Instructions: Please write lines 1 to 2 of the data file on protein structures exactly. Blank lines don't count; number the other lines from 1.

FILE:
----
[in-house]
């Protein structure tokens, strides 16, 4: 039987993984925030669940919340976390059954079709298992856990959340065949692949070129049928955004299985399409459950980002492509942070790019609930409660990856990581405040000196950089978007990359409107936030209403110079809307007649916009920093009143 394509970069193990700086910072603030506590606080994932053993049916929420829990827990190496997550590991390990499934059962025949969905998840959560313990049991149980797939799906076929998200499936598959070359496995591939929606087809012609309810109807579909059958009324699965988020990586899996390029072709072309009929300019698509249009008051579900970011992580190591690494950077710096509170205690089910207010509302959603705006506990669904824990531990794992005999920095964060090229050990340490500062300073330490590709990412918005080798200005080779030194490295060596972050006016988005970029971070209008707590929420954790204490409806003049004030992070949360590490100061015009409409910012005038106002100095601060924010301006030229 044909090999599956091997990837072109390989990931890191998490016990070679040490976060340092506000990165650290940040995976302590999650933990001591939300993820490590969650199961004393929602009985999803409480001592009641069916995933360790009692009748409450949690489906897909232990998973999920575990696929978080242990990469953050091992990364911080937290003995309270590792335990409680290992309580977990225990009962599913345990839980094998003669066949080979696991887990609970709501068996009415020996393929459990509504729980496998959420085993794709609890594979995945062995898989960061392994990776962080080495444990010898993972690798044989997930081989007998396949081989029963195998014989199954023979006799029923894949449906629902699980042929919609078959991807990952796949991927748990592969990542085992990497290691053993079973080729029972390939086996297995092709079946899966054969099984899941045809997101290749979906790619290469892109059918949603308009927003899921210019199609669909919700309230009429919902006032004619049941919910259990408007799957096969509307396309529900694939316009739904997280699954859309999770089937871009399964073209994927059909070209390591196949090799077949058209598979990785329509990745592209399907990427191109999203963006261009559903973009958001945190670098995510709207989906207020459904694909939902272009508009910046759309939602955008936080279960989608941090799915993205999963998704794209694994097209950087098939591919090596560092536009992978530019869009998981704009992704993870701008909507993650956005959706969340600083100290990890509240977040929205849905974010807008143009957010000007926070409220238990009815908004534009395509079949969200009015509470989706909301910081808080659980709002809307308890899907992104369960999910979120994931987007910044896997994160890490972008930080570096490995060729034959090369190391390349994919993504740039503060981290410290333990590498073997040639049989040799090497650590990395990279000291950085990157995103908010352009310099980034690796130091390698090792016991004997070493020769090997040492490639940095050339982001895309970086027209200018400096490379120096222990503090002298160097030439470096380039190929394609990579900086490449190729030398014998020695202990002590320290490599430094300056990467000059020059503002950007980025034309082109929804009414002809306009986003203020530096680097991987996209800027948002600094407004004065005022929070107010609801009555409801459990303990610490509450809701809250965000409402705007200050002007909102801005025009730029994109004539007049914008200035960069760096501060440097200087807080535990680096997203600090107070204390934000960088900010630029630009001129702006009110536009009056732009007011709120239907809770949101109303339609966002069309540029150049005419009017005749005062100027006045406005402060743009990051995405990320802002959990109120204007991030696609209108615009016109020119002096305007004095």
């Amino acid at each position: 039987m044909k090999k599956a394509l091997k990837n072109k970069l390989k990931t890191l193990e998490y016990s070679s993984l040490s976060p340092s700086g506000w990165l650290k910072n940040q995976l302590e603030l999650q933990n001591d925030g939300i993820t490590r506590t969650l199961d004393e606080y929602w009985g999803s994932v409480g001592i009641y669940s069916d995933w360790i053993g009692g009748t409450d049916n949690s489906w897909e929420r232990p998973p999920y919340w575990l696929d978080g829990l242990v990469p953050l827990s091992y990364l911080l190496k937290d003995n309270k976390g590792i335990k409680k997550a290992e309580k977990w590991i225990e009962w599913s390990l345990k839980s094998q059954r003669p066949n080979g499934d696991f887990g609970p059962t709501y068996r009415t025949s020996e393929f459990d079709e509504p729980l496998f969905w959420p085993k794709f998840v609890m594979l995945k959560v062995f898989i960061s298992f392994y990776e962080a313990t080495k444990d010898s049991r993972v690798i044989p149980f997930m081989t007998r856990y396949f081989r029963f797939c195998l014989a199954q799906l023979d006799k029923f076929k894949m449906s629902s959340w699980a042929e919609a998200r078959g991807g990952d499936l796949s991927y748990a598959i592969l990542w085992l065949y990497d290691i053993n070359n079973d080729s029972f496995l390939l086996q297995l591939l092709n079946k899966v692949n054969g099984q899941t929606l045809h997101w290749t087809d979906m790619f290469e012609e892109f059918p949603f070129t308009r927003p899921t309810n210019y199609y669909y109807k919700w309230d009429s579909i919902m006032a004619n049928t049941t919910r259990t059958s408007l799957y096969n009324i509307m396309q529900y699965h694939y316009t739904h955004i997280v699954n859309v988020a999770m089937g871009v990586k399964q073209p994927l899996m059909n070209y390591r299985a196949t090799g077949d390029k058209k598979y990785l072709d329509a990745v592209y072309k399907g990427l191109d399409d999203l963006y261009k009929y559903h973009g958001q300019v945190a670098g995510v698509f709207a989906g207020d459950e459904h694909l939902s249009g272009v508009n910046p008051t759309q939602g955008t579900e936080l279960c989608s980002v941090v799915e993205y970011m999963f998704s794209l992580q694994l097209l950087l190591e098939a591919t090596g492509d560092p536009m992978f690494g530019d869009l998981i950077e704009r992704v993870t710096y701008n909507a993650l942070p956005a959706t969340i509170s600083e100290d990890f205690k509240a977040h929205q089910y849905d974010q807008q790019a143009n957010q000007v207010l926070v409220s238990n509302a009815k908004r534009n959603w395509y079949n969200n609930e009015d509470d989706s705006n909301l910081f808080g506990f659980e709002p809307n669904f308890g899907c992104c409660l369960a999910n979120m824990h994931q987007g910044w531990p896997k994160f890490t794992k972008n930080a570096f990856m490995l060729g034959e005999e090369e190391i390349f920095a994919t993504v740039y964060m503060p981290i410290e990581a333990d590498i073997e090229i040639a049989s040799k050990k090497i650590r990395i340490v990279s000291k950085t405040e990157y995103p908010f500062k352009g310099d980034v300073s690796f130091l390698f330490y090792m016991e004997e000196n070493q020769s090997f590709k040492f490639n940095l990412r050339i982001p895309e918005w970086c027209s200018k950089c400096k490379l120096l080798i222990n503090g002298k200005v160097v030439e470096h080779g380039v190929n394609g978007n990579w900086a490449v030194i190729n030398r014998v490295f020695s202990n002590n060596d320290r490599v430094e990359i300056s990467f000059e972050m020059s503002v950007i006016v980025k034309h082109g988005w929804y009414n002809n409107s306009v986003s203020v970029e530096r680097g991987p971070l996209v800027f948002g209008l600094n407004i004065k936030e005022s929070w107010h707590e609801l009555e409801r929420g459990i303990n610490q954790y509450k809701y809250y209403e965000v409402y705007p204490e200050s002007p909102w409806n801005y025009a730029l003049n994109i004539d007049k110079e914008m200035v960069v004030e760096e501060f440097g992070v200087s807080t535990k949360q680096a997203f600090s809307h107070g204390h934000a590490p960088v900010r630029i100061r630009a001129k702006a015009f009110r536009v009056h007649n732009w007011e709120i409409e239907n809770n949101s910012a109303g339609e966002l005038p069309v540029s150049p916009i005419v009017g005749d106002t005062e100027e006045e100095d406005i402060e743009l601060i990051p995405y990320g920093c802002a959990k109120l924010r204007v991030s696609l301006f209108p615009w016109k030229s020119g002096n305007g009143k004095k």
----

[in-house]
């Protein structure tokens, strides 16, 4: 039987993984925030669940919340976390059954079709298992856990959340065949692949070129049928955004299985399409459950980002492509942070790019609930409660990856990581405040000196950089978007990359409107936030209403110079809307007649916009920093009143 394509970069193990700086910072603030506590606080994932053993049916929420829990827990190496997550590991390990499934059962025949969905998840959560313990049991149980797939799906076929998200499936598959070359496995591939929606087809012609309810109807579909059958009324699965988020990586899996390029072709072309009929300019698509249009008051579900970011992580190591690494950077710096509170205690089910207010509302959603705006506990669904824990531990794992005999920095964060090229050990340490500062300073330490590709990412918005080798200005080779030194490295060596972050006016988005970029971070209008707590929420954790204490409806003049004030992070949360590490100061015009409409910012005038106002100095601060924010301006030229 044909090999599956091997990837072109390989990931890191998490016990070679040490976060340092506000990165650290940040995976302590999650933990001591939300993820490590969650199961004393929602009985999803409480001592009641069916995933360790009692009748409450949690489906897909232990998973999920575990696929978080242990990469953050091992990364911080937290003995309270590792335990409680290992309580977990225990009962599913345990839980094998003669066949080979696991887990609970709501068996009415020996393929459990509504729980496998959420085993794709609890594979995945062995898989960061392994990776962080080495444990010898993972690798044989997930081989007998396949081989029963195998014989199954023979006799029923894949449906629902699980042929919609078959991807990952796949991927748990592969990542085992990497290691053993079973080729029972390939086996297995092709079946899966054969099984899941045809997101290749979906790619290469892109059918949603308009927003899921210019199609669909919700309230009429919902006032004619049941919910259990408007799957096969509307396309529900694939316009739904997280699954859309999770089937871009399964073209994927059909070209390591196949090799077949058209598979990785329509990745592209399907990427191109999203963006261009559903973009958001945190670098995510709207989906207020459904694909939902272009508009910046759309939602955008936080279960989608941090799915993205999963998704794209694994097209950087098939591919090596560092536009992978530019869009998981704009992704993870701008909507993650956005959706969340600083100290990890509240977040929205849905974010807008143009957010000007926070409220238990009815908004534009395509079949969200009015509470989706909301910081808080659980709002809307308890899907992104369960999910979120994931987007910044896997994160890490972008930080570096490995060729034959090369190391390349994919993504740039503060981290410290333990590498073997040639049989040799090497650590990395990279000291950085990157995103908010352009310099980034690796130091390698090792016991004997070493020769090997040492490639940095050339982001895309970086027209200018400096490379120096222990503090002298160097030439470096380039190929394609990579900086490449190729030398014998020695202990002590320290490599430094300056990467000059020059503002950007980025034309082109929804009414002809306009986003203020530096680097991987996209800027948002600094407004004065005022929070107010609801009555409801459990303990610490509450809701809250965000409402705007200050002007909102801005025009730029994109004539007049914008200035960069760096501060440097200087807080535990680096997203600090107070204390934000960088900010630029630009001129702006009110536009009056732009007011709120239907809770949101109303339609966002069309540029150049005419009017005749005062100027006045406005402060743009990051995405990320802002959990109120204007991030696609209108615009016109020119002096305007004095």